Feed Your Baby the Healthy, Thrifty & Easy Way

Feeding your children healthy, yummy food is one of the many costs of raising a family, but a baby’s food budget needn’t break the bank!

Depending on the brand, the cost of buying prepared baby food ranges from $50-100 per month!

I’ve tested the stuff and am convinced it isn’t nearly tasty enough to cost that much.

Not only is it expensive, most prepared baby food has been sitting on a shelf for weeks (or months.) Many types have sugar and other ingredients added, to “enhance” the flavor.

No thanks!

A child’s first introduction to food helps set the stage for later eating habits.

I want to teach my children to love whole, fresh, healthy foods. I want to introduce them to the delightful  tastes of carrots and chicken and apples. I want them to ask for seconds of vegetables. I don’t want them to think that food has to be laced with artificial flavors and sugar in order to be yummy.

This is why I make my own baby food. Eating homemade baby food I love food that is healthy and thrifty. I especially like it when it’s easy too. (Like these 12 breakfast ideas!)

Making your own baby food is thrifty, healthy, and easy. Really, really easy.

Here are three ways I’ve kept my babies happily fed (mostly) healthy foods with minimal cost and time.

Nurse your baby to at least age one

I know that nursing is simply not an option for some moms. It nearly wasn’t with our oldest and I sympathize strongly with those that can’t breastfeed. Had it not been for incredible support, lots of expert help, and God’s grace I wouldn’t have been able to. Don’t feel badly if you can’t nurse your baby!

For those that can nurse, breast-milk is the perfectly designed food for your baby. Did you know the nutrients, fat content, and immunities change to suit your babies age and even the time of year?! (We have such an amazing Creator!)

The World Health Organization and American Association of Pediatrics (and of course most midwives!) recommend exclusively breast-feeding for the first six months and to continue to supplement until at least one year. The benefits to both mother and child are incredible. 

[Random side note: If you’re going to nurse till five, please, please don’t pose for a provocative picture with your son for the New York Times. Really. Not only was it revolting, that kid is going to have to live with that picture for the rest of his life!]

Make and freeze a big batch of homemade baby food

  1. Choose high quality vegetables and fruits that are appropriate for your baby’s age. (Check out the Dirty Dozen and Clean Fifteen lists to find foods that contain the least amount of pesticides, buy organic, or grow your own!) Sweet potatoes are a healthy, super-thrifty choice!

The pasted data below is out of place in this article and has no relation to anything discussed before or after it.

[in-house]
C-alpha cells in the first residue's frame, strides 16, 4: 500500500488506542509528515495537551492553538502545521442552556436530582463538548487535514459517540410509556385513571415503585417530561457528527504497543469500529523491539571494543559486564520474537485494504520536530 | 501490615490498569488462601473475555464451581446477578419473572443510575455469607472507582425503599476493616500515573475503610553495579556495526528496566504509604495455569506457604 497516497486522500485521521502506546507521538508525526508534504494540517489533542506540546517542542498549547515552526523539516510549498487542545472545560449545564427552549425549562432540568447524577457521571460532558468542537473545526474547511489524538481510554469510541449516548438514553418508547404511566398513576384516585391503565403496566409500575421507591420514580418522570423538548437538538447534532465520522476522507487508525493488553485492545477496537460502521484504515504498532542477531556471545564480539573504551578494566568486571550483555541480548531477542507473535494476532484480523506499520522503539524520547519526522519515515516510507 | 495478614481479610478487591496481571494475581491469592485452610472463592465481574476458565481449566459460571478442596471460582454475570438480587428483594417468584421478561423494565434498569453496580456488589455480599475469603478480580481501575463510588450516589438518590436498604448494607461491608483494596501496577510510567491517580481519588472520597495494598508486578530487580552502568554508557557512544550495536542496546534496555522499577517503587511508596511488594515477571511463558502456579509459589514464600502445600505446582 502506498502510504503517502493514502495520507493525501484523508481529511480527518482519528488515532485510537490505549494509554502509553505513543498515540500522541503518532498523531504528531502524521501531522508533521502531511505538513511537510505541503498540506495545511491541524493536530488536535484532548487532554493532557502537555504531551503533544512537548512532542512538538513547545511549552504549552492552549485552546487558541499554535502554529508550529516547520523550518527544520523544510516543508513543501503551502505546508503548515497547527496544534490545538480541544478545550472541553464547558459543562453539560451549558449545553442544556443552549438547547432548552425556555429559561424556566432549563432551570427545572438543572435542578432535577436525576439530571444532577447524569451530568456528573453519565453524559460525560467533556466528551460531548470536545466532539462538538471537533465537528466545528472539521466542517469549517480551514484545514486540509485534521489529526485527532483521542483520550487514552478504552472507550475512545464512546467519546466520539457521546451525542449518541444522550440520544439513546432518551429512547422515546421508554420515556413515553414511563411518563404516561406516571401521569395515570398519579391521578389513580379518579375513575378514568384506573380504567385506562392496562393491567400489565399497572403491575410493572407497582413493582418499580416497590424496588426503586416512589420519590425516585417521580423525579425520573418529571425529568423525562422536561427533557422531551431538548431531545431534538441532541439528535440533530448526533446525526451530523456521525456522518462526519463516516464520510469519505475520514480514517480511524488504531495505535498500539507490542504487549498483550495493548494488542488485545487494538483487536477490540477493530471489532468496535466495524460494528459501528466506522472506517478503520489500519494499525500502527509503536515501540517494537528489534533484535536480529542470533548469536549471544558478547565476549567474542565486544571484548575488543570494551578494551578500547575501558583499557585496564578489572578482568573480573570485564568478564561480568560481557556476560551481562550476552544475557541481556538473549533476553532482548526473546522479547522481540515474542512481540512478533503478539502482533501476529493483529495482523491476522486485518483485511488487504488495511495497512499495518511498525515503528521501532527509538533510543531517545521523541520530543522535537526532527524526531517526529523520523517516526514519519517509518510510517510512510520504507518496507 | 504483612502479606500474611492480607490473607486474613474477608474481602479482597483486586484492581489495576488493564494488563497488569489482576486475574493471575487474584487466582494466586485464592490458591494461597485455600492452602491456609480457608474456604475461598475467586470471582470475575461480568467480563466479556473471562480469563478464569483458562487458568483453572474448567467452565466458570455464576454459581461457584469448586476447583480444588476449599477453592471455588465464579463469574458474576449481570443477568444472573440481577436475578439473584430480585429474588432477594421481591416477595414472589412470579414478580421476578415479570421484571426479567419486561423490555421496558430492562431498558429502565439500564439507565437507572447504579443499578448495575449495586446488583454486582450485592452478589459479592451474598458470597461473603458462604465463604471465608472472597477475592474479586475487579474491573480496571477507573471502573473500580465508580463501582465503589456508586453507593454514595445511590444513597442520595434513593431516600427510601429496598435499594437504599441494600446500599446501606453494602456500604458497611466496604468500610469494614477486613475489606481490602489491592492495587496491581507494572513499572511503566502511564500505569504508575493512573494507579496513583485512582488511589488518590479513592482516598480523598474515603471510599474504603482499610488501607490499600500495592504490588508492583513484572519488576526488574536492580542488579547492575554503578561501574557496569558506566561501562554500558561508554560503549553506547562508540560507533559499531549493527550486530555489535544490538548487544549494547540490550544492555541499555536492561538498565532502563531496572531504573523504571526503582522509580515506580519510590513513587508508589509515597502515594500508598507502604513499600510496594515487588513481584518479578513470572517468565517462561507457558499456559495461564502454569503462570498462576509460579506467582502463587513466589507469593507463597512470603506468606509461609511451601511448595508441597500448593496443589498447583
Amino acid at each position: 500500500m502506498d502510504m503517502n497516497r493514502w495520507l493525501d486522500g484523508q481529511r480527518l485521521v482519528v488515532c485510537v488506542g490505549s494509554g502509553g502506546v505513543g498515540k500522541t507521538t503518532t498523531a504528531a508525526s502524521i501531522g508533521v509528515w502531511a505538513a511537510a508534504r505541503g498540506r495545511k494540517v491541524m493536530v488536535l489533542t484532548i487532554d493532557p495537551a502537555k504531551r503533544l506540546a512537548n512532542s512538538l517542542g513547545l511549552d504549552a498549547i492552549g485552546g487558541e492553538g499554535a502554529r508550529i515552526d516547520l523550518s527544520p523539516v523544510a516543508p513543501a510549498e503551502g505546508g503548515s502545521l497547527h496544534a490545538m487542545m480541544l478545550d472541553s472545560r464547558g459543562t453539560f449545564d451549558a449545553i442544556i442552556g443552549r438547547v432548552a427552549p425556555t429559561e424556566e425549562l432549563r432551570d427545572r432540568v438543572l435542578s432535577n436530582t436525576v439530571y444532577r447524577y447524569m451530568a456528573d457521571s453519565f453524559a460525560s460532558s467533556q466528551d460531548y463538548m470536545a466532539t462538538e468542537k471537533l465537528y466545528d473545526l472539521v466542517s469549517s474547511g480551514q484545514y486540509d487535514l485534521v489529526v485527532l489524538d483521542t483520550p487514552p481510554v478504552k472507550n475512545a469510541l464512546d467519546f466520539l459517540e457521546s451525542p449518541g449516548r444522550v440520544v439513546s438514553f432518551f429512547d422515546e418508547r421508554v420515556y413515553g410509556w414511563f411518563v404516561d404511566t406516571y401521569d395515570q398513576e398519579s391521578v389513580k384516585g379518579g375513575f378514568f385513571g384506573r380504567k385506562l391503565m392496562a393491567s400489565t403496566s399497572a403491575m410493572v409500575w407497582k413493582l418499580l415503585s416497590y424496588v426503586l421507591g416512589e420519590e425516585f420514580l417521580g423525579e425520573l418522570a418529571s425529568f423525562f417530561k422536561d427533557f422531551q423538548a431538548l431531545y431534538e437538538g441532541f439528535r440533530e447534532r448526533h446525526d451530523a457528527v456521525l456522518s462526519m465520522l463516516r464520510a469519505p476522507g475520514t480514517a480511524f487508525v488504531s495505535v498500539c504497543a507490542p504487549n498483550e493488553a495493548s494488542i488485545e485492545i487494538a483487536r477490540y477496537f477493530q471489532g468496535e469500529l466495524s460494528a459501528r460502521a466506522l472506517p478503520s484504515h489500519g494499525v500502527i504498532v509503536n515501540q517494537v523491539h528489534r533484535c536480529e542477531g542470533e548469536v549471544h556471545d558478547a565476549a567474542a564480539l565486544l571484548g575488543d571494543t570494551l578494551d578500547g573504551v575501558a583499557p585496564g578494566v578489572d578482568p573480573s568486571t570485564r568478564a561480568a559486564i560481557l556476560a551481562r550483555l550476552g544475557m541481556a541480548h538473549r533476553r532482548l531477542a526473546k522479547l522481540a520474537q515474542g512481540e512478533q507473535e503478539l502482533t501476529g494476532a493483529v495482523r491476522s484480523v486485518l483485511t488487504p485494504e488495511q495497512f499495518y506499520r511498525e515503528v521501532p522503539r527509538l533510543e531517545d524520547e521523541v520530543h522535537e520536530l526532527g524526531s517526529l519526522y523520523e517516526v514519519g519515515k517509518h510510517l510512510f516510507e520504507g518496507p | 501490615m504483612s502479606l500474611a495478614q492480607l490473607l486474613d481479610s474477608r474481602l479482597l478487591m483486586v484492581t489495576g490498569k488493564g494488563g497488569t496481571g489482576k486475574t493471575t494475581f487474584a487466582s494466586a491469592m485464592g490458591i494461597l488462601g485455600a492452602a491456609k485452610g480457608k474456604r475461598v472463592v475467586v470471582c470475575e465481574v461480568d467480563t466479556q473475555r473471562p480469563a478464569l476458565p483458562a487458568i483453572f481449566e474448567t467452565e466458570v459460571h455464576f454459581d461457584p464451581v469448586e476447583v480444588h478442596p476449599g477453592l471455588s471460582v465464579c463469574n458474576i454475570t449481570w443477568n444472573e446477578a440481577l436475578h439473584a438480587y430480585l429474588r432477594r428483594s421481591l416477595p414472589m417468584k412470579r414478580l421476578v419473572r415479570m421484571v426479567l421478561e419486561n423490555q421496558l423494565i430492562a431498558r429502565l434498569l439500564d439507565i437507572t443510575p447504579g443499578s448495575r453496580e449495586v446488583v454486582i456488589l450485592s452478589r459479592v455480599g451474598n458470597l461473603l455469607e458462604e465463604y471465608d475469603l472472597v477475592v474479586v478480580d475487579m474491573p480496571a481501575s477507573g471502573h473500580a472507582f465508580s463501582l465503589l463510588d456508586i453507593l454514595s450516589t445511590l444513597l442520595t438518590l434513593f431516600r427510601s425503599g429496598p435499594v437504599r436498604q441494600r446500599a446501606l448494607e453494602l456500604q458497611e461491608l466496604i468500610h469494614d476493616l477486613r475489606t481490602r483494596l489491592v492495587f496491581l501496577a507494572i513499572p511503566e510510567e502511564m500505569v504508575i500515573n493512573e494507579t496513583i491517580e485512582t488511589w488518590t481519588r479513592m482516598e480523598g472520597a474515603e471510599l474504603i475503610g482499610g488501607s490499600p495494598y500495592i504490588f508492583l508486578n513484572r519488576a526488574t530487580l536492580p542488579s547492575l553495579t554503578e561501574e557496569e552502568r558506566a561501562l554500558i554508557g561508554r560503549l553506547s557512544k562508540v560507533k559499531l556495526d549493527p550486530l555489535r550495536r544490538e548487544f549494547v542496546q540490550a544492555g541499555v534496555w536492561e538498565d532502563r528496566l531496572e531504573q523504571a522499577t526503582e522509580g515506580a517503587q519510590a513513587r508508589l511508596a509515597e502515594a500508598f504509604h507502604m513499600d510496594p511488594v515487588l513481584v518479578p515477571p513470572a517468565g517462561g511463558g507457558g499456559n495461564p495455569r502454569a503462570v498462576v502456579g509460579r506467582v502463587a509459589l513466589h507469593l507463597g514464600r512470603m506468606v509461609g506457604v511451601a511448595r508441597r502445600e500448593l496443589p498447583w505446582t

2. Scrub, peel and/or pit.
  3. Cook the vegetables until nice and soft.
  4. Mash.
  5. Flash freeze. Many people put the food into ice cube trays. I just lined a pan with wax paper and put little dollops on (since I don’t like washing out ice cube trays.)
  6. Once frozen, store the baby food in an air-tight container.
  7. Remove individual portions from freezer as needed and thaw.

I spent about an hour making three big bags full of baby food. It has lasted us for weeks.

Feed your baby from your plate

Homemade baby food is great, but usually there is something at every meal we eat that is baby-safe. Plain (homemade) yogurt, tiny bits of tilapia, or freshly mashed avocado make great choices depending on the age of the baby.

This baby food grinder makes it really easy to get the food small enough, but I usually just use a fork and make sure it’s really well mashed.

I save the nutrient-rich water from steaming or cooking vegetables to thin the food with. (Just make sure the water is fresh and unsalted!)

 Linked up at Teach Me TuesdaysTitus 2sdaysLiving Green, Healthy 2Day WednesdaysFrugal Days, Sustainable WaysThankful HomemakerEncourage One Another, Creative @ Home, Homemaking LinkupWomen Living WellWorks for Me Natural Living Link Up & Simple Lives

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  1. says

    I love the “baby led weaning” movement. We didn’t feed our youngest any other food until he about 7 months old and then he just ate pretty much what we were eating. He fed it to himself and enjoyed the different tastes and textures. I will definitely be trying that again with this baby!

  2. says

    I loved making homemade baby food for my first two..with the third, he didn’t have it as often and we used some store-bought, but he transitioned to table food pretty quickly (mushed up of course!) Thanks for sharing your encouraging advice 🙂

    On a completely unrelated note, your little sweetheart (is it Rose or Meg?) looks like she could do some major damage with that measuring cup. I love the determined look on her face 😉

  3. says

    Yeah for nursing! I make my own baby food too. I love the book called Superfoods for Babies & Children. They suggest the avocado and banana combination. It is so easy and quick because you just mash it with a fork. I love your tip about putting dollops of it on a tray instead of ice cube trays. I dislike cleaning those out. Stopping by from Deep Roots. Hope to see you at True Aim. Thanks for sharing!


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